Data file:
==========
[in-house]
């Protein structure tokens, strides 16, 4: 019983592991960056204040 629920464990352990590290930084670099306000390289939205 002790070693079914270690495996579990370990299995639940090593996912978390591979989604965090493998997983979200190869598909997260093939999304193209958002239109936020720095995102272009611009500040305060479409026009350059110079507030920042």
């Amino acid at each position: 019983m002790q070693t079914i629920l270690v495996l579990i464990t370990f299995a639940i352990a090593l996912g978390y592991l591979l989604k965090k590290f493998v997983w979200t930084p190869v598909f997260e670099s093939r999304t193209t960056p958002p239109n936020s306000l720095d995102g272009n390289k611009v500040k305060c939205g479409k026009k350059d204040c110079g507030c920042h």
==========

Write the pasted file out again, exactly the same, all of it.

[in-house]
């Protein structure tokens, strides 16, 4: 019983592991960056204040 629920464990352990590290930084670099306000390289939205 002790070693079914270690495996579990370990299995639940090593996912978390591979989604965090493998997983979200190869598909997260093939999304193209958002239109936020720095995102272009611009500040305060479409026009350059110079507030920042």
């Amino acid at each position: 019983m002790q070693t079914i629920l270690v495996l579990i464990t370990f299995a639940i352990a090593l996912g978390y592991l591979l989604k965090k590290f493998v997983w979200t930084p190869v598909f997260e670099s093939r999304t193209t960056p958002p239109n936020s306000l720095d995102g272009n390289k611009v500040k305060c939205g479409k026009k350059d204040c110079g507030c920042h």